Lemon was a good hitter, who was above average in power and OBP without being outstanding at either, and an above average fielder, but never won a gold glove nor does his name come to mind when thinking about the elite defenders of all time. He was just good at almost everything. That is except for base stealing. He was actually fast, despite one of the worst base stealing percentages of my lifetime (58/134).

Reggie Smith also fits the mold of good, but not great, at everything. Dwight Evans only meets the criteria here because of the 1981 strike. He had 6.7 WAR that year in 108 games.
   3. Misirlou is on hiding to nowhere Posted: December 23, 2013 at 10:13 AM (#4622796)
Yeah, I'd say "no 6+ WAR seasons" to account for catcher playing time.

Only 10 catchers in history had a 7 WAR season, so yeah.
   4. DL from MN Posted: December 23, 2013 at 10:14 AM (#4622797)
Don't forget to adjust for season length when making these lists. WAR is a counting stat.
   5. Matt Welch Posted: December 23, 2013 at 03:55 PM (#4623028)
If you adjusted every season to 162 games -- which I think you absolutely should -- that list would look a lot different.
   6. Misirlou is on hiding to nowhere Posted: December 23, 2013 at 04:01 PM (#4623034)
If you adjusted every season to 162 games -- which I think you absolutely should -- that list would look a lot different.

Yeah. Evans really shouldn't be there.
   7. RoyalsRetro (AG#1F) Posted: December 23, 2013 at 04:13 PM (#4623039)
Yeah, I'd say "no 6+ WAR seasons" to account for catcher playing time.

And that DHs don't play defense. There have only been six 6 WAR seasons from a full-time DH in history, all of them from Edgar, Ortiz, or the Big Hurt.
   8. Misirlou is on hiding to nowhere Posted: December 23, 2013 at 04:36 PM (#4623052)
So, looking over the teams got me looking at some of the players. Bob Johnson's career is just remarkable. 13 seasons, never played fewer than 117 games, never had an OPS+ below 125. Never had a season below 3 WAR. That last one is stunning. Almost every player has a sub par season, or one lost to injury, or a cup of coffee at the start, or a short and crappy finale. Not him. Now, it helped that he came into the league fully formed at 27 with 3 seasons as a good PCL player, but still. I can't find anybody who has 3.0 as a career worst WAR. Joe DiMaggio is close. He had a 2.8 in his final year. Pujols was there until last year, but it's not the same with active players.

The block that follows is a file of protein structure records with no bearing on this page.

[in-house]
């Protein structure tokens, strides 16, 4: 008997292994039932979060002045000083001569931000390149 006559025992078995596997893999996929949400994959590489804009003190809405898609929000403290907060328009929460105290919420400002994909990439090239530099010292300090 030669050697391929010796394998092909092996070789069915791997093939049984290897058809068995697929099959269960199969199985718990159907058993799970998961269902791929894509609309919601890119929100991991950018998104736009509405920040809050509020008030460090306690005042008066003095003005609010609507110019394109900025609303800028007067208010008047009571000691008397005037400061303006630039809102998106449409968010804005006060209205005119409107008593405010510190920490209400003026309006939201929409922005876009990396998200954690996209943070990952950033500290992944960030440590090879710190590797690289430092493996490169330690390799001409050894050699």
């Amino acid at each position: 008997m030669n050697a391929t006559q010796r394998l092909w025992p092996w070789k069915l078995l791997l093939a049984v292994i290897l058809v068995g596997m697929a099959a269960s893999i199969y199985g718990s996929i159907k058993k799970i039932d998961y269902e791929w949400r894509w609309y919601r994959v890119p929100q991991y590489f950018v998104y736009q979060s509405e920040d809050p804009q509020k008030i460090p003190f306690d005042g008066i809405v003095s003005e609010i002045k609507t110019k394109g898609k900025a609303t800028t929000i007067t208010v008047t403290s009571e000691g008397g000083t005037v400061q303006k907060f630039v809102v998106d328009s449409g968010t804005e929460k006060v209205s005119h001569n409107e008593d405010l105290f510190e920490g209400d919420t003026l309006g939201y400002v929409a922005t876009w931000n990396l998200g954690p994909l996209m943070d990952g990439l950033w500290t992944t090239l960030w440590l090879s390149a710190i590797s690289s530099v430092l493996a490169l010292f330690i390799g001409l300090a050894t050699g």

9. Davo Dozier (Mastroianni) Posted: December 23, 2013 at 05:36 PM (#4623102)
#8 Fun way to look at it!

Mickey Mantle is sort of close, too. BB-Ref gives him years worth 1.4 (rookie) and 1.8 (1965), but he was never really bad. He had a 117 OPS+ in 96 games his rookie year, and a 137 OPS+ in 122 games in 1965 (they really hate his defense then). And those are his two worst seasons!
   10. Johnny Sycophant-Laden Fora Posted: December 23, 2013 at 05:38 PM (#4623104)
Never had a season below 3 WAR. That last one is stunning

1: Never seriously injured
2: came "up" late, was likely MLB caliber well before he did (how late is ahd to tell, his pre-PCL stats are incomplete.
3: At the end was playing against seriously weakened competition, his 3.1 in 1943 and 3.0 in 1945 likely overstate his playing ability quite a bit (WWII)

but aside from that, remarkable consistent is right, 13 years no discernible peak

His BBREF comps are interesting in that the exception of Del Ennis, everyone had a better peak year or two, and yet most had less career value because of stinker seasons thrown in...